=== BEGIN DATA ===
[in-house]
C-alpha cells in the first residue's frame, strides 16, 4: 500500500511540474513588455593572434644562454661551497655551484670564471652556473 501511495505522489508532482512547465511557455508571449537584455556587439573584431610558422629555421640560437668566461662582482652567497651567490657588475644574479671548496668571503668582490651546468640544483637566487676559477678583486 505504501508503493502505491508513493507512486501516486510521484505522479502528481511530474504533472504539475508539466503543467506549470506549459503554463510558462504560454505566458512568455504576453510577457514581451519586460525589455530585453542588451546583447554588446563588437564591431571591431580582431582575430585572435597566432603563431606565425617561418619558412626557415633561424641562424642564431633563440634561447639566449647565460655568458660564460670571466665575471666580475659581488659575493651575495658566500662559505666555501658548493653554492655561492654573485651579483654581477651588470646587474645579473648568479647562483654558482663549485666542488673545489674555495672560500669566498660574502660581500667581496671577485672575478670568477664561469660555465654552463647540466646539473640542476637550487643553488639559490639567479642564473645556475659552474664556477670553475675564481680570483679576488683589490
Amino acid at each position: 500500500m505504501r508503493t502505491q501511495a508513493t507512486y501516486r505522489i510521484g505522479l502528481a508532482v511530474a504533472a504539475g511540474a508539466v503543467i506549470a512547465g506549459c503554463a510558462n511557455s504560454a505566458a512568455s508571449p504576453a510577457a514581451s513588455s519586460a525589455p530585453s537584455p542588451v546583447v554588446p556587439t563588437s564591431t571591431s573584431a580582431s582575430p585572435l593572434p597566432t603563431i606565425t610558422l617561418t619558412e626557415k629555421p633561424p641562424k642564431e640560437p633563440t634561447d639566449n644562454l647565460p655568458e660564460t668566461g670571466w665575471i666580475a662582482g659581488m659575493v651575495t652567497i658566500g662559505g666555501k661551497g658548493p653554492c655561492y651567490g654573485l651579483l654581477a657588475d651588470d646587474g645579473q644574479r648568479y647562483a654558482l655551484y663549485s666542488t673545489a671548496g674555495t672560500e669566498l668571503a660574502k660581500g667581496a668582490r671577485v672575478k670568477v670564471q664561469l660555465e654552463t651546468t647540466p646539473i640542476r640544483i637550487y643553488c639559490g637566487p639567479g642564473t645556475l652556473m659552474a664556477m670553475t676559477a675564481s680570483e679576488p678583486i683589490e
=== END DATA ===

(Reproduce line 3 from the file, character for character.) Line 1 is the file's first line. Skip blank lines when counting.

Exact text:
Amino acid at each position: 500500500m505504501r508503493t502505491q501511495a508513493t507512486y501516486r505522489i510521484g505522479l502528481a508532482v511530474a504533472a504539475g511540474a508539466v503543467i506549470a512547465g506549459c503554463a510558462n511557455s504560454a505566458a512568455s508571449p504576453a510577457a514581451s513588455s519586460a525589455p530585453s537584455p542588451v546583447v554588446p556587439t563588437s564591431t571591431s573584431a580582431s582575430p585572435l593572434p597566432t603563431i606565425t610558422l617561418t619558412e626557415k629555421p633561424p641562424k642564431e640560437p633563440t634561447d639566449n644562454l647565460p655568458e660564460t668566461g670571466w665575471i666580475a662582482g659581488m659575493v651575495t652567497i658566500g662559505g666555501k661551497g658548493p653554492c655561492y651567490g654573485l651579483l654581477a657588475d651588470d646587474g645579473q644574479r648568479y647562483a654558482l655551484y663549485s666542488t673545489a671548496g674555495t672560500e669566498l668571503a660574502k660581500g667581496a668582490r671577485v672575478k670568477v670564471q664561469l660555465e654552463t651546468t647540466p646539473i640542476r640544483i637550487y643553488c639559490g637566487p639567479g642564473t645556475l652556473m659552474a664556477m670553475t676559477a675564481s680570483e679576488p678583486i683589490e